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Larry Blamire's Steam Wars: Adventures in a High Hat Lifter

Blamire's graphics are eye candy on top of an exciting narrative, in the second issue of the Steam Wars comic book series.

By Frank WhitePublished 7 years ago 3 min read

In his second outing in the Steam Wars universe, Larry Blamire delves deeper into the mechanical world of the warriors inside the giant steam rigs. Blamire's other books include Tales of the Callamo Mountains, a collection of his western horror short stories, and I Didn't Know You Came With Raisins, a collection of his surreal cartoons. The art direction and collaboration with Green Lantern's Tyler Kirkham of DC fame, on the Steam Wars comic books series added an extra edge to the alternate universe of Blamire's steam punk imagination.

Tunney and Duff in the brig, each not yet knowing the other. They are both released and mysteriously brought to a large hangar where they find an experimental achilles class rig and beautiful inventor Lucy Tillencrest. After a brief test of their savvy using the achilles rig, Teddy Roosevelt steps out of the shadows. Tunney and Duff are needed for a special mission; Lucy’s father, Professor Tillencrest, inventor of the process for condensed coal is being held by the Prussians in occupied Montreal. Object: take Lucy to Montreal and bring him back. And of course charges will be dropped.

Hesitant at first, the old-school Tunney ad Duff take some persuading but soon are wending their way in Lucy’s patented flying machine the Tillencrest Airsled. After some initial discomfort the boys take the flying okay and, despite a close call with a Prussian goliath, they let down at an isolated farm in Canada. There, Lucy reveals the machine that will take them the rest of the way: a rather bizarre all-purpose construction rig known as the High Hat Lifter, designed of course by Lucy herself. Needless to say Tunney and Duff are happy to share a flask throughout this and soon they clanking their way north. Along the way, it becomes evident there may be some chemistry between Tunney and Lucy.

In occupied Montreal we large Prussian rigs breaking the horizon while the city apparently carries on as normal. The High Hat Lifter makes it way through other steam-traffic and finally arrives at the hospital where Lucy’s father is believed held. Cranking the lifter up high under the guise of window-washing Lucy uses hidden scopes to scan the rooms, finding the one she believes her father is in. Removing her coveralls, Lucy reveals a nurse’s uniform and heads to the hospital to confirm his whereabouts, telling Tunney and Duff to head home if anything happens.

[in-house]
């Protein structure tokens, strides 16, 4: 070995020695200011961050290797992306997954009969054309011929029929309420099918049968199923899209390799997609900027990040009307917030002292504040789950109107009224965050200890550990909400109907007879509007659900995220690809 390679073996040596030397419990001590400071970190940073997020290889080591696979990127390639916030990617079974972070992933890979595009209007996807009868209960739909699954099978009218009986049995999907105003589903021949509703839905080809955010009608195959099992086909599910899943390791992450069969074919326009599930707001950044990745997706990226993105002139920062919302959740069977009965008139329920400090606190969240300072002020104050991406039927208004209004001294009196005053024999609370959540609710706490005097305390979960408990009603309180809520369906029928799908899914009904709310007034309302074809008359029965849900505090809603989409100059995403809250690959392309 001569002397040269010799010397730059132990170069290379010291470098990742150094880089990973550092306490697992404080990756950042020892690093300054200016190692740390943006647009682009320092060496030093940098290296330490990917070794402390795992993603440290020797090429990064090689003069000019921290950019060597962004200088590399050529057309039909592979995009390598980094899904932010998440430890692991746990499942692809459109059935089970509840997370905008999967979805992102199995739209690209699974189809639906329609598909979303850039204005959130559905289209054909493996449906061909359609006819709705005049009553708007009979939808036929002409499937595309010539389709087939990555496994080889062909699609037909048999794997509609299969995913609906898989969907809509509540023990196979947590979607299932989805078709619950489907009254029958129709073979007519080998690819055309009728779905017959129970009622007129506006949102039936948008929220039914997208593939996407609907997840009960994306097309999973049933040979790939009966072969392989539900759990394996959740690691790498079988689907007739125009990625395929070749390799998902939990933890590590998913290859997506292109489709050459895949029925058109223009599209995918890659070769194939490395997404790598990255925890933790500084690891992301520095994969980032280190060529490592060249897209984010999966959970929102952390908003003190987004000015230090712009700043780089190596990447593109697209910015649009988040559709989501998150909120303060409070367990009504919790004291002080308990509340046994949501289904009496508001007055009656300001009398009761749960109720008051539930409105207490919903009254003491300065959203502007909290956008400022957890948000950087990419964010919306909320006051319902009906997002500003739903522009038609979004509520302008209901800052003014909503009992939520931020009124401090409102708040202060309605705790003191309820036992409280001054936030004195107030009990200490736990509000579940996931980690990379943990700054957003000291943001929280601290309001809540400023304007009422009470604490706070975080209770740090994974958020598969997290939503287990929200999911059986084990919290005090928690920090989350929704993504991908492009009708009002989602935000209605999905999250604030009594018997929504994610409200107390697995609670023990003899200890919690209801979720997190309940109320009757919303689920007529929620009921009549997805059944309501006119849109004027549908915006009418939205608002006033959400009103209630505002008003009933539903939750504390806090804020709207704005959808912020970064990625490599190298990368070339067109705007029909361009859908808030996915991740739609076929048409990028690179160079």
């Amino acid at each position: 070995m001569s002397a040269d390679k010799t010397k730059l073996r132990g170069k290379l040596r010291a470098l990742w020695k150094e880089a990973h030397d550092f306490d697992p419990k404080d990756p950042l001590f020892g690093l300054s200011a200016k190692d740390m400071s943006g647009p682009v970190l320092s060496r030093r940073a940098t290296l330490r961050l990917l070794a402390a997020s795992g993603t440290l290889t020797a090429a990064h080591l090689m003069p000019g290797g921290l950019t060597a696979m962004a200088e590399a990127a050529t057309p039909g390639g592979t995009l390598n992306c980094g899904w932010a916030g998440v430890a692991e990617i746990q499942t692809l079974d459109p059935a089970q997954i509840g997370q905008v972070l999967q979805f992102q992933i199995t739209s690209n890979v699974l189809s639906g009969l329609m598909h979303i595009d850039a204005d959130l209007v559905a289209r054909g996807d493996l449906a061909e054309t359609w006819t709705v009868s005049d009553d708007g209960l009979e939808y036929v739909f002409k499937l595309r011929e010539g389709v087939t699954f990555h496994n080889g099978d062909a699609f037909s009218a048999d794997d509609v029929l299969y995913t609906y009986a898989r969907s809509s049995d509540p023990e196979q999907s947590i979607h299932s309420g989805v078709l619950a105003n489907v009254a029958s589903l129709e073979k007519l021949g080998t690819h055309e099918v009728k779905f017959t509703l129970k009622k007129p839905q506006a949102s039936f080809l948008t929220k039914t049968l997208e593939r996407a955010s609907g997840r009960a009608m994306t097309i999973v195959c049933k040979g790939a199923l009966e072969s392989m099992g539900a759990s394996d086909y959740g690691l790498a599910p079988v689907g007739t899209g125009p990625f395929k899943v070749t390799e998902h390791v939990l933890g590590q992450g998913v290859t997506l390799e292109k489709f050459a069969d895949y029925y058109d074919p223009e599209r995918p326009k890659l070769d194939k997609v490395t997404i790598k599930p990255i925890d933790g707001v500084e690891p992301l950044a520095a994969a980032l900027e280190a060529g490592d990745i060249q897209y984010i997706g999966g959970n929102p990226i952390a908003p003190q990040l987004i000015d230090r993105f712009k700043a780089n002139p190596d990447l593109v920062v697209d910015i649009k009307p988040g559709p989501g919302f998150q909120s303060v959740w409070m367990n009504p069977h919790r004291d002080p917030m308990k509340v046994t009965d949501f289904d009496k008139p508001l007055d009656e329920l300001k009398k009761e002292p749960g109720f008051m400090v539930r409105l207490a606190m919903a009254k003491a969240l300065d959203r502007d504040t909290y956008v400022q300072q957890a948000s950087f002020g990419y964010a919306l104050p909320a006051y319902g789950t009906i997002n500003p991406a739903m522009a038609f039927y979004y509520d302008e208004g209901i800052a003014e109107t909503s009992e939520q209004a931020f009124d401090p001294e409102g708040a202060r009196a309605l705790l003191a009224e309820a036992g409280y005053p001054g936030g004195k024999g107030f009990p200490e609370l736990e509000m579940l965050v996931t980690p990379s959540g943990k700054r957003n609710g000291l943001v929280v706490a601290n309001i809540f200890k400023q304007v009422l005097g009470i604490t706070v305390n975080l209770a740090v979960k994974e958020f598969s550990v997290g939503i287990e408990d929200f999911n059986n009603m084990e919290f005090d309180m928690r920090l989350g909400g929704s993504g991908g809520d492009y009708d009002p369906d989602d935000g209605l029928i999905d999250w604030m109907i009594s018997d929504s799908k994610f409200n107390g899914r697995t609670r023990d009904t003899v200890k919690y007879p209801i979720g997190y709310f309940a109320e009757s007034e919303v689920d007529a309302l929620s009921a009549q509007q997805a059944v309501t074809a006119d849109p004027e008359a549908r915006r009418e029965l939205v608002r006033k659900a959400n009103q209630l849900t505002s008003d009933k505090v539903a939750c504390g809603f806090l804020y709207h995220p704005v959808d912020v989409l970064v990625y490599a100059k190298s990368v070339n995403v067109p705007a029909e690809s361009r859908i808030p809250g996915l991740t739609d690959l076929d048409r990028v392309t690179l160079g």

In the scope Tunney and Duff see Lucy nabbed at the hospital door--it was a trap. They consider what Lucy said about going back if there was trouble. Tunney and Duff are of course incapable of running from a fight. Meanwhile, Lucy is held by General Voss, soon-to-be-arch-enemy of our heroes. Her father is held elsewhere and Lucy is to be used as a leverage to make him cooperate.

Soon a huge Prussian goliath rig arrives and Voss and his men take Lucy aboard. Fast in pursuit is the absurd High Hat Lifter. Tunney and Duff extend the cab so its high enough for Tunney to jump the midlevel railing. He immediately encounters Prussian crewmen but makes quick work of them before they raise the alarm. Tunney sneaks through the rig, manages to disable the ambulator (responsible for the rig walking), then eludes the Prussians and doubles back to the chest gunport where Lucy is held. He shoots the guards and grabs her for a kiss just as Duff raises the High Hat Lifter cab to the open port beside them. They climb aboard, just missed by Prussians firing at them. The High Hat Lifter clanks off down the street, able to go down a narrow alley where the pursuing goliath rig cannot.

On the airsled returning home, Lucy vows she will not rest until her father’s rescued. Tunney and Duff get to grumbling about green recruits, revealing key information that ties into the other books: Tunney has vowed to never let another green pilot take the wheel of a steam rig and endanger another crew (as in “A Good Left Arm”), even tricking the last one (Cribbs) to become a cranesman and learn the ropes that way. Duff tells how he got in the brig, refusing to identify the young stoker who deserted his post (Cribbs again, “A Good Left Arm”), instead holding him over the side--a punishment he thought more effective than court-martial.

comicssteampunkpop culture

About the Creator

Frank White

New Yorker in his forties. His counsel is sought by many, offered to few. Traveled the world in search of answers, but found more questions.

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